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From: Ofir Arkin (ofir_at_sys-security.com)
Date: Fri Jan 10 2003 - 11:03:06 CST

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    This e-mail's purpose is to clear several issues surrounding the
    Etherleak paper:

    - Who is Vulnerable?
    - Why this vulnerability is so wide spread?
    - Why the examples are only with Linux device drivers?
    - Why we have contacted CERT?
    - Are Device Drivers under Microsoft-based OSs are vulnerable?
    - How can you test your network card and device driver?
    - Why is this better then a sniffer?
    - Why the vulnerability is important?

    Who is vulnerable?
    Josh Anderson and I tested several Ethernet cards and device drivers.

    We have found several device drivers which are vulnerable but we never
    attempted to find them all. It is simply because there are too many.
    Therefore we have contacted CERT more than 6 months ago and sent them
    the Etherleak paper and asked them to contact OS manufactures, Network
    device manufactures, Chipset manufactures, motherboard manufactures and
    other manufactures and vendors who might need to check their device
    driver's implementations.

    In our tests we have experienced this bug under 4 different operating

    - Linux
    - NetBSD
    - FreeBSD
    - Microsoft Windows

    One of the Ethernet cards and device drivers we have tested was a Compaq
    PCMCIA Ethernet card under Windows 2000 (with the latest SP at the time)
    which demonstrated the vulnerability (among other Ethernet cards which
    have demonstrated the vulnerability under Microsoft Windows 2000).

    It is clear to us that device drivers under the various Microsoft
    operating systems are vulnerable.

    Microsoft's statement to CERT:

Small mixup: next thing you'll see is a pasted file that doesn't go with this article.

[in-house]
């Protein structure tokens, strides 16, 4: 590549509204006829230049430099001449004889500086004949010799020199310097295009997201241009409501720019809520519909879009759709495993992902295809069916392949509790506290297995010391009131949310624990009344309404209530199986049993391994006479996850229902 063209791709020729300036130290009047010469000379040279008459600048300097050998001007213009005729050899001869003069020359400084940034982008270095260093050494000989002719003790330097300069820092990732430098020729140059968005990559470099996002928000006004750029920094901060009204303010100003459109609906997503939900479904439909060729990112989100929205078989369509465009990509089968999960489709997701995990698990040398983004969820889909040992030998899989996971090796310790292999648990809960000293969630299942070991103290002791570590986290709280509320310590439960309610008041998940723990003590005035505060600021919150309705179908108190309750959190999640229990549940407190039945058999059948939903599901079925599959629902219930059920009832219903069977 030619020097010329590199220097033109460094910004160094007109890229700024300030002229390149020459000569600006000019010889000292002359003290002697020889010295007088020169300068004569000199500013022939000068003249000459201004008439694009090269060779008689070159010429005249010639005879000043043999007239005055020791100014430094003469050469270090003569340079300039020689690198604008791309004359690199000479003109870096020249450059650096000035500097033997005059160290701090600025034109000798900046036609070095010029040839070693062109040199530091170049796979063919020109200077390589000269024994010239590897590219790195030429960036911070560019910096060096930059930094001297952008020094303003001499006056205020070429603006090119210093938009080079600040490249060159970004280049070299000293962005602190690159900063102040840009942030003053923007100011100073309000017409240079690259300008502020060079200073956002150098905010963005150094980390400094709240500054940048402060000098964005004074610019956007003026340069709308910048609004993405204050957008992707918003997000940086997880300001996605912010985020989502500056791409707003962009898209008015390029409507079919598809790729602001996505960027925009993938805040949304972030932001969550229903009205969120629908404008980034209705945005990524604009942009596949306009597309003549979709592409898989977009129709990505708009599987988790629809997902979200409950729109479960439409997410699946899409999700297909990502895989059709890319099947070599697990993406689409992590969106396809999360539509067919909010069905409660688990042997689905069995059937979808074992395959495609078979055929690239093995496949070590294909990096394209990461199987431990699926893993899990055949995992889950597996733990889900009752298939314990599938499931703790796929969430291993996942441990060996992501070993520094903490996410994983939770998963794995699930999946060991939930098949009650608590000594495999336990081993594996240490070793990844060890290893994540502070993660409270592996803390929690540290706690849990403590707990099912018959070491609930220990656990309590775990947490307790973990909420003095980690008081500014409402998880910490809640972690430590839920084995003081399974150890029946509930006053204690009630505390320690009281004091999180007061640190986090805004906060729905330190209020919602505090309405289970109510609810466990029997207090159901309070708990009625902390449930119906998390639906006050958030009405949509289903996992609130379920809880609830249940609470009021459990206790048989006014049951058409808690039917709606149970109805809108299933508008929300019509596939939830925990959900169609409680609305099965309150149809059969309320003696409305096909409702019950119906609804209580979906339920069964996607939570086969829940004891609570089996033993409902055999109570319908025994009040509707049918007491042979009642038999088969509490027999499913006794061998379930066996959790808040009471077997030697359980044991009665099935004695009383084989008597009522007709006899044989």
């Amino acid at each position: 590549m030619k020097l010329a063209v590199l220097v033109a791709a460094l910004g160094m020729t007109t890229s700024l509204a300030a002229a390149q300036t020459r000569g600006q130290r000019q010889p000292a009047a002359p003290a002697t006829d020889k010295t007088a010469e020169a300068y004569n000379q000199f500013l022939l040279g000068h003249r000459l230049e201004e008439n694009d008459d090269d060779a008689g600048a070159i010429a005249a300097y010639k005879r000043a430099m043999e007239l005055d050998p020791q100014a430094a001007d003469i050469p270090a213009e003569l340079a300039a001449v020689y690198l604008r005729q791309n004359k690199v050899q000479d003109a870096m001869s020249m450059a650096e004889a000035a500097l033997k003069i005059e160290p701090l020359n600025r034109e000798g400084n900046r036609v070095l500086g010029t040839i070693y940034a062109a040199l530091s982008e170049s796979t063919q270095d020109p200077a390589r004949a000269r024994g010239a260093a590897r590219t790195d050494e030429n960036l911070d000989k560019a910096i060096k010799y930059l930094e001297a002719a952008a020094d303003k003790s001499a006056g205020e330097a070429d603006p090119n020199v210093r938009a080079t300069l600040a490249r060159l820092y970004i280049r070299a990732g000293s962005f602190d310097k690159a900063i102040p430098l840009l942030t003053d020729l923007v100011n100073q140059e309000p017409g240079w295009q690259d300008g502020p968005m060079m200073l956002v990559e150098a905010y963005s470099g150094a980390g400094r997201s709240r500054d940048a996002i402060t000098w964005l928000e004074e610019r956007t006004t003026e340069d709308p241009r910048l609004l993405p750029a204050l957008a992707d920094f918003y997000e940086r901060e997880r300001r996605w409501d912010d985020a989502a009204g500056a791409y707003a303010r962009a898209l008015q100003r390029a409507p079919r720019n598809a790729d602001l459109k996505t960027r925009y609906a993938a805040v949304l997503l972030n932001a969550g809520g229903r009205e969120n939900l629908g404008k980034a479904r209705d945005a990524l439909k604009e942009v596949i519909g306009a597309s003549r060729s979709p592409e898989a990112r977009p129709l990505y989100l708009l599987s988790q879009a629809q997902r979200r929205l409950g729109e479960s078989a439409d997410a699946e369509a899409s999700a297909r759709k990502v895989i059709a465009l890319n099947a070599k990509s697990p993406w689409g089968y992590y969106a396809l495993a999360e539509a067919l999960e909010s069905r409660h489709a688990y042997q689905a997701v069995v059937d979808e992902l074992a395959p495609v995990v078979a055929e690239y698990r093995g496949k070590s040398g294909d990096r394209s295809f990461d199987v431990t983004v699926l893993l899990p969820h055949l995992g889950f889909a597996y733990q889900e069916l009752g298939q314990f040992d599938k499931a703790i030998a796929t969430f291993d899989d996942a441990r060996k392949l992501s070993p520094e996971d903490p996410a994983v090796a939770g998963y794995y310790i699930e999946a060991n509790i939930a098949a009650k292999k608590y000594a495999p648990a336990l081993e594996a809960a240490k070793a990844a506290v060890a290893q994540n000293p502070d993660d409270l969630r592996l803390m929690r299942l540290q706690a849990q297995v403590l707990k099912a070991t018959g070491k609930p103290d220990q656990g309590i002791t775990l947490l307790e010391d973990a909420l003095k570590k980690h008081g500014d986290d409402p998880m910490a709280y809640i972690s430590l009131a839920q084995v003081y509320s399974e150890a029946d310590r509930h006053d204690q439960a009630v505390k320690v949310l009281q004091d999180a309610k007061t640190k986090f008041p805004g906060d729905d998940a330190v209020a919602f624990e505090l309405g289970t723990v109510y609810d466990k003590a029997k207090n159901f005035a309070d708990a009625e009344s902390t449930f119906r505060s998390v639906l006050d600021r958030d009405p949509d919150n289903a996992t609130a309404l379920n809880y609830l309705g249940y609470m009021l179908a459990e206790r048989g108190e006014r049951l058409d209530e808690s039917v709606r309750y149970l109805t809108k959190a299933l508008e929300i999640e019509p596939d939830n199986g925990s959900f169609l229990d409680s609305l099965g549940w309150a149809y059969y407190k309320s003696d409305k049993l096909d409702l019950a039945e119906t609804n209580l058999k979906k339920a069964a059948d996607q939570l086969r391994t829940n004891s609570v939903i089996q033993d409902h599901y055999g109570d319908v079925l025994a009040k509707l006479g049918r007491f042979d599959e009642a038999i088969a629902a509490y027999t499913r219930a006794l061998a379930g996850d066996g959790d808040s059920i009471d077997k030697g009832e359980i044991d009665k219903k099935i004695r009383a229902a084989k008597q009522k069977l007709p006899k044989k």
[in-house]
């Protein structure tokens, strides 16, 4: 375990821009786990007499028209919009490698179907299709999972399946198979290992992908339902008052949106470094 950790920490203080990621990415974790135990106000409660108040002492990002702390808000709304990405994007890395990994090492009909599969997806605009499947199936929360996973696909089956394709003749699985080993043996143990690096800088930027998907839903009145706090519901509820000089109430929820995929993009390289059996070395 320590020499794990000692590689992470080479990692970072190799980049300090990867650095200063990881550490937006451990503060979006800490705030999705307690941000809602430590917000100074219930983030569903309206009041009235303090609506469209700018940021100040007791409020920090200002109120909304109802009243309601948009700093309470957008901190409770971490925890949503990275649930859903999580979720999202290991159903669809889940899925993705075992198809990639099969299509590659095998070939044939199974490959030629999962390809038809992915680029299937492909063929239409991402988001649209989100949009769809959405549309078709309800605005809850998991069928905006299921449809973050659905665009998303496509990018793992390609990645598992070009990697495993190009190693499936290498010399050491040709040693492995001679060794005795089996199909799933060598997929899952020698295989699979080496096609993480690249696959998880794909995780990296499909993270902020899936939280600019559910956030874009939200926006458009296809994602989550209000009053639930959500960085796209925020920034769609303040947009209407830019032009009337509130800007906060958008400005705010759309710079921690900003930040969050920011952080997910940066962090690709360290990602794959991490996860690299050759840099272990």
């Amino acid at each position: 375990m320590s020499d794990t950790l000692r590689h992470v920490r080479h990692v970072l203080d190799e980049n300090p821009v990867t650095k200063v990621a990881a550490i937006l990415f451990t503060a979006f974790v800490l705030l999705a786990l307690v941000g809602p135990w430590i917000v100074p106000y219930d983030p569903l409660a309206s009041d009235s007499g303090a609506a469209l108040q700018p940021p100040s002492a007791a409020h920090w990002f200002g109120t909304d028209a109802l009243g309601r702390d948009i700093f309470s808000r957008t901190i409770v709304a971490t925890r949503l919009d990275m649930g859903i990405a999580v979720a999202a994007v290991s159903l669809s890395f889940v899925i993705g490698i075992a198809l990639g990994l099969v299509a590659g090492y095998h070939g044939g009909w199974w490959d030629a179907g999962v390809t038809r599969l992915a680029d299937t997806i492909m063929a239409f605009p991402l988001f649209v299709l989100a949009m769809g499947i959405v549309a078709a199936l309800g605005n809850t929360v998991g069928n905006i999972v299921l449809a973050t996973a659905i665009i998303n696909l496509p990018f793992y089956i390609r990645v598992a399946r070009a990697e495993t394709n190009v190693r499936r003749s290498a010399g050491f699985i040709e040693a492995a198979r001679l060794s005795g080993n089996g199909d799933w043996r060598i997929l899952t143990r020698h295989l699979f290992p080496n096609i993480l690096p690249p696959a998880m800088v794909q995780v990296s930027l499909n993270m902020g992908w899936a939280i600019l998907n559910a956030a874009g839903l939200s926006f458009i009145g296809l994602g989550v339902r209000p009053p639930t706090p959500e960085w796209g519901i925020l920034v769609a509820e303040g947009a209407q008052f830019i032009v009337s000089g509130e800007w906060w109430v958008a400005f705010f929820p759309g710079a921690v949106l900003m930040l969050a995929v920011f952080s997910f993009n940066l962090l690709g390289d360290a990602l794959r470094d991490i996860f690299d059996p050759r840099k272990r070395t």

"Microsoft does not ship any drivers that contain the vulnerability.
    However, we have found samples in our documentation that, when compiled
    without alteration, could yield a driver that could contain this issue.
    We have made corrections to the samples in our documentation, and will
    include tests for this issue in our certification process."

    If you read the statement carefully you can understand that there are
    OTHER manufactures which have built device drivers for their networking
    equipment that are based on Microsoft's documentation and therefore

    Microsoft does not make vulnerable device drivers BUT Microsoft's sample
    code was vulnerable and therefore Microsoft has added a test to the
    device driver's certification test which will test for the bug. The
    situation is that CURRENT Microsoft certified device drivers MIGHT BE

    Different vendors were contacted by CERT more than 6 months ago and had
    an enormous amount of time to fix this issue before it went public. The
    authors did not receive a list of vendors who were notified by CERT. The
    authors were aware that Microsoft was one of the vendors who were
    contacted and notified regarding this vulnerability.

    The examples in the paper are given from the Linux operating system